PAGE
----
- Increasing use of the term “Military Use” in the USML, which is not defined in the ITAR and subject to varying interpretations.
- Upcoming changes to the ITAR definitions for “Defense Service,” “Public Domain,” “Fundamental Research,” and other key terms relevant to determining commodity jurisdiction. [F/N 6]
- Express imposition of ITAR control over certain items and related technical information developed with a dollar or more of Department of Defense funding. [F/N 7] This “Magic DoD Dollar” catchall applies regardless of whether or not the funding involves a military application and applies unless there is a final CJ determination establishing a lack of ITAR control.
Jurisdictional uncertainty also remains for emerging technologies under USML Category XXI, which is used by the Department of State to impose ITAR control over items, information, and services not yet enumerated on the USML. Pursuant to official agency guidance, the only way to know whether something is controlled under Category XXI is through official pronouncements by the Department of State on a case-by-case basis.
The Administration advises that, while it expects an additional surge in the number of CJ requests as a result of the ECR changes, these numbers will decrease over time as industry adjusts to new norms. However, the Administration provides no convincing reason why, at some point in time, the confusion caused by ECR will suddenly disappear. Rather, considering the lack of detailed information available on final CJ determinations and the Department of State’s refusal to treat final CJ determinations as precedent, the new norm will more likely involve a continuing surge of CJ requests for years to come.
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[F/N 1] See e.g. Statement of K. Wolf , Assistant Secretary of Commerce Bureau of Industry and Security United States Department of Commerce, as provided to “Hearing Before the Committee on Foreign Affairs U.S. House of Representatives on Advancing Export Control Reform: The Agenda Ahead,” April 24, 2013 (“These reforms will create a clearer, more reliable and more predictable export control system by creating bright lines between agencies’ jurisdictions thus ensuring that industry is able to easily self-classify their items”); Remarks of E. Hirschhorn Under Secretary for Industry and Security, U.S. Department of Commerce Bureau of Industry and Security Update 2011 Conference, July 19, 2011 (“An important reform objective is that a person who is not an expert on U.S. export controls, but who understands the technical capabilities of an item, should be able to determine jurisdiction and classification reliably.”).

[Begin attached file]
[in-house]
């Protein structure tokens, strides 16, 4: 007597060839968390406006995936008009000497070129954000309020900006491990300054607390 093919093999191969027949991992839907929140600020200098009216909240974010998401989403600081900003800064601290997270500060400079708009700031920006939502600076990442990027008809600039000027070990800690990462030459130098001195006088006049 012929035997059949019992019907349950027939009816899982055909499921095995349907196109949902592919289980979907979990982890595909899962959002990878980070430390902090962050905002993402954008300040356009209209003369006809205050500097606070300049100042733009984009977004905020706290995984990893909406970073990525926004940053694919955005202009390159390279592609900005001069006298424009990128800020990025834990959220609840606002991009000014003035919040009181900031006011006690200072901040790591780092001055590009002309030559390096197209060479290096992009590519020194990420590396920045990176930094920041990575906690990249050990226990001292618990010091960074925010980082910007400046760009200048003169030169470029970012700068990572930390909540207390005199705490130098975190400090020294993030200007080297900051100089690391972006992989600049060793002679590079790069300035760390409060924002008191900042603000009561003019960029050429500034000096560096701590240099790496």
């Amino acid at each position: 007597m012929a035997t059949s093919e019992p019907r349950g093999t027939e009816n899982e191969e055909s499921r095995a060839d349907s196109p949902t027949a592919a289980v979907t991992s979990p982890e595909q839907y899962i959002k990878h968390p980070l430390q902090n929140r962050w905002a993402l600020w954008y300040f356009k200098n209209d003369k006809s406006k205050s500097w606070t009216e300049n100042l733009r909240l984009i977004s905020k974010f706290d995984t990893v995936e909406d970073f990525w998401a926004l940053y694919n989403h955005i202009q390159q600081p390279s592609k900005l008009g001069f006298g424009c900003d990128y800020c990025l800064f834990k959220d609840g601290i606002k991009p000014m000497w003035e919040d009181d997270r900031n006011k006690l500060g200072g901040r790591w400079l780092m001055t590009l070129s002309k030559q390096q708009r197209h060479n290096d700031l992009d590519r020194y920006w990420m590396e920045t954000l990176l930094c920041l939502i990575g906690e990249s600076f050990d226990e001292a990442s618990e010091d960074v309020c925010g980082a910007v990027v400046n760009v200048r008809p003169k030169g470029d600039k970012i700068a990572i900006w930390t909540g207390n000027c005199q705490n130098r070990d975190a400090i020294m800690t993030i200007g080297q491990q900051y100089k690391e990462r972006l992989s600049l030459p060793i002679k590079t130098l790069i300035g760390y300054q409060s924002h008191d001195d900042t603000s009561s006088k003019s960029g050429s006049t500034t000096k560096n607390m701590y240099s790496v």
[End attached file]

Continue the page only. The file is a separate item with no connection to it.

[F/N 2] See E. McPherson, “Defense Trade Controls Commodity Jurisdiction Overview,” BIS Update Conference on Export Controls and Policy 2014.
[F/N 3] Ibid.
[F/N 4] See 75 Fed Reg. 76653, 75 Fed Reg. 76664, 75 Fed Reg. 76935, 76 Fed Reg. 41948, 76 Fed Reg. 68675, 76 Fed Reg. 76072, 76 Fed Reg. 76085, 76 Fed Reg. 76097, 76 Fed Reg. 76100, 76 Fed Reg. 76664, 76 Fed Reg. 80291, 77 Fed Reg. 22191, 77 Fed Reg. 25932, 77 Fed Reg. 25944, 77 Fed Reg. 29564, 77 Fed Reg. 29575, 77 Fed Reg. 33698, 77 Fed Reg. 35317, 77 Fed Reg. 35310, 77 Fed Reg. 33688, 77 Fed Reg. 36409, 77 Fed Reg. 36428, 77 Fed Reg. 37346, 77 Fed Reg. 37524, 77 Fed Reg. 70945, 77 Fed Reg. 70958, 77 Fed Reg. 71214, 78 Fed Reg. 22660, 78 Fed Reg. 22740, 78 Fed Reg. 31444, 78 Fed Reg. 31431, 78 Fed Reg. 35276, 78 Fed Reg. 40892, 78 Fed Reg. 40922, 78 Fed Reg. 45026, 78 Fed Reg. 61744, 78 Fed Reg. 61750, 78 Fed Reg. 61874, 79 Fed Reg. 00022, 79 Fed Reg. 00026, 79 Fed Reg. 00034, 79 Fed Reg. 00264, 79 Fed Reg. 17024, 79 Fed Reg. 27180, 79 Fed Reg. 27418, 79 Fed Reg. 32612, 79 Fed Reg. 37551, 79 Fed Reg. 37536, 79 Fed Reg. 45089, 79 Fed Reg. 48660, 79 Fed Reg. 58704, 79 Fed Reg. 61226, 79 Fed Reg. 61571, 79 Fed Reg. 66608, 79 Fed Reg. 67055, 79 Fed Reg. 76867, 79 Fed Reg. 76874, 79 Fed Reg. 77862, 79 Fed Reg. 77884.
[F/N 5] 22 C.F.R. § 120.41.
[F/N 6] See e.g. Statement of K. Wolf , Assistant Secretary of Commerce Bureau of Industry and Security United States Department of Commerce, as provided at BIS Update Conference on Export Controls and Policy 2014 (“There are other efforts that we described at length last year regarding harmonization of definitions… One of the bigger ones that we have yet to get to but we’re working on are the harmonized definitions of technology, fundamental research, public domain, and export.”); see also “Amendment to the International Traffic in Arms Regulations: Revision of U.S. Munitions List Category XV and Definition of ‘‘Defense Service”,” 78 Fed. Reg. 31444 (May 14, 2013).
[F/N 7] USML Categories VI(c), VIII(f), XI(a)(7), and XX(a)(8).
*The above is not intended as an exhaustive list of restrictions that may apply to a particular transaction nor advice for a specific transaction because the specifics of an individual case may implicate application of other U.S. laws as well as foreign laws that carry added or different requirements. In addition, U.S. export control and sanctions laws are frequently subject to change. Such changes can affect the continued validity of the information above, which is based on U.S. law existing as of January 26, 2015. For these reasons, assistance from a qualified attorney competent to advise on such matters is highly recommended.